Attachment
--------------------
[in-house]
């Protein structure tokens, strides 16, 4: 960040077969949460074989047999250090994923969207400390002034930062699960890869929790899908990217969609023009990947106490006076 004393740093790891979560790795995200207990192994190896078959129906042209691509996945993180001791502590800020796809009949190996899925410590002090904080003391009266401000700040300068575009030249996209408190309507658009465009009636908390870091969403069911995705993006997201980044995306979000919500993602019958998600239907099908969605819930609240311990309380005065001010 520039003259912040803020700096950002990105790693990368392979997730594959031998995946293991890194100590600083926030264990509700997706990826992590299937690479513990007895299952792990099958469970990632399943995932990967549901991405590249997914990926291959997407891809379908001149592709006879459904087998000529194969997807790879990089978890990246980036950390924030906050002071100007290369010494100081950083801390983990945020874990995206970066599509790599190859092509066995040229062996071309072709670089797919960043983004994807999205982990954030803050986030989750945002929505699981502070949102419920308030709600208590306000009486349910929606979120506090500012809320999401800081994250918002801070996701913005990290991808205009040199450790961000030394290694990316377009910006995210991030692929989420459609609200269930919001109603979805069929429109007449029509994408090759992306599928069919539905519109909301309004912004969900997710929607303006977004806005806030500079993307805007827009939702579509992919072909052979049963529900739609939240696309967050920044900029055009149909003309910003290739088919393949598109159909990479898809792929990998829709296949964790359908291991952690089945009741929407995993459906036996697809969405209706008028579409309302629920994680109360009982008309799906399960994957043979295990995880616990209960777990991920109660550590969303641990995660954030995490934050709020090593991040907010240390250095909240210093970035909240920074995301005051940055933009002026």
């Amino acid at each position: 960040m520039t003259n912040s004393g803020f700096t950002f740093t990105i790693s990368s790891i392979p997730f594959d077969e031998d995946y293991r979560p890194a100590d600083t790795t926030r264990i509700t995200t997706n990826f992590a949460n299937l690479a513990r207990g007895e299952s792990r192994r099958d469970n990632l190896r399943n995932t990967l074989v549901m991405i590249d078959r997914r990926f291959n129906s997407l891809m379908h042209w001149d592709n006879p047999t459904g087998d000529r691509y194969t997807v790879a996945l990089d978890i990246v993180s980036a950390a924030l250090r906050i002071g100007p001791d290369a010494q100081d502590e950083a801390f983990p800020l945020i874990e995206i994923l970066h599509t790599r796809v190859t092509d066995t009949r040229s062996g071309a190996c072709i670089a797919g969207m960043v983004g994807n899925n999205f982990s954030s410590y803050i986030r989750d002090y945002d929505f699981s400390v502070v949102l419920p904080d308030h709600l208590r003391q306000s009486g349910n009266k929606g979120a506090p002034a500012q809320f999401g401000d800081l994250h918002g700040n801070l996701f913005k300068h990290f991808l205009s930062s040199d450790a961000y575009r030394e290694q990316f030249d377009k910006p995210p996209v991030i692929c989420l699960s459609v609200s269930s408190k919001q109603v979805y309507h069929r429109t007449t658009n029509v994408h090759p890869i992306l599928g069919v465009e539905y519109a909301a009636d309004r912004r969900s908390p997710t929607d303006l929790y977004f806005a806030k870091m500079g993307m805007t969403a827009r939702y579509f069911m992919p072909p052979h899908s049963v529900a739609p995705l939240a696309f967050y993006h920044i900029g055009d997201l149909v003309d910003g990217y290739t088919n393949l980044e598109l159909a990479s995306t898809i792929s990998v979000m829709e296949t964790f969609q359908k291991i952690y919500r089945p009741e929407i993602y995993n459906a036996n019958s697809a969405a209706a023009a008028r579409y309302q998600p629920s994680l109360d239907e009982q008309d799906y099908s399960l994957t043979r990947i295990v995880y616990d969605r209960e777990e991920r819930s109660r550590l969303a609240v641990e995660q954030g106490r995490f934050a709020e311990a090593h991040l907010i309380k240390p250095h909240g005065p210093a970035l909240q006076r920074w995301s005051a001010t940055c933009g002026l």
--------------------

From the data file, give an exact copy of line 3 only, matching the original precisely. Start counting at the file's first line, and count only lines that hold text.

């Amino acid at each position: 960040m520039t003259n912040s004393g803020f700096t950002f740093t990105i790693s990368s790891i392979p997730f594959d077969e031998d995946y293991r979560p890194a100590d600083t790795t926030r264990i509700t995200t997706n990826f992590a949460n299937l690479a513990r207990g007895e299952s792990r192994r099958d469970n990632l190896r399943n995932t990967l074989v549901m991405i590249d078959r997914r990926f291959n129906s997407l891809m379908h042209w001149d592709n006879p047999t459904g087998d000529r691509y194969t997807v790879a996945l990089d978890i990246v993180s980036a950390a924030l250090r906050i002071g100007p001791d290369a010494q100081d502590e950083a801390f983990p800020l945020i874990e995206i994923l970066h599509t790599r796809v190859t092509d066995t009949r040229s062996g071309a190996c072709i670089a797919g969207m960043v983004g994807n899925n999205f982990s954030s410590y803050i986030r989750d002090y945002d929505f699981s400390v502070v949102l419920p904080d308030h709600l208590r003391q306000s009486g349910n009266k929606g979120a506090p002034a500012q809320f999401g401000d800081l994250h918002g700040n801070l996701f913005k300068h990290f991808l205009s930062s040199d450790a961000y575009r030394e290694q990316f030249d377009k910006p995210p996209v991030i692929c989420l699960s459609v609200s269930s408190k919001q109603v979805y309507h069929r429109t007449t658009n029509v994408h090759p890869i992306l599928g069919v465009e539905y519109a909301a009636d309004r912004r969900s908390p997710t929607d303006l929790y977004f806005a806030k870091m500079g993307m805007t969403a827009r939702y579509f069911m992919p072909p052979h899908s049963v529900a739609p995705l939240a696309f967050y993006h920044i900029g055009d997201l149909v003309d910003g990217y290739t088919n393949l980044e598109l159909a990479s995306t898809i792929s990998v979000m829709e296949t964790f969609q359908k291991i952690y919500r089945p009741e929407i993602y995993n459906a036996n019958s697809a969405a209706a023009a008028r579409y309302q998600p629920s994680l109360d239907e009982q008309d799906y099908s399960l994957t043979r990947i295990v995880y616990d969605r209960e777990e991920r819930s109660r550590l969303a609240v641990e995660q954030g106490r995490f934050a709020e311990a090593h991040l907010i309380k240390p250095h909240g005065p210093a970035l909240q006076r920074w995301s005051a001010t940055c933009g002026l």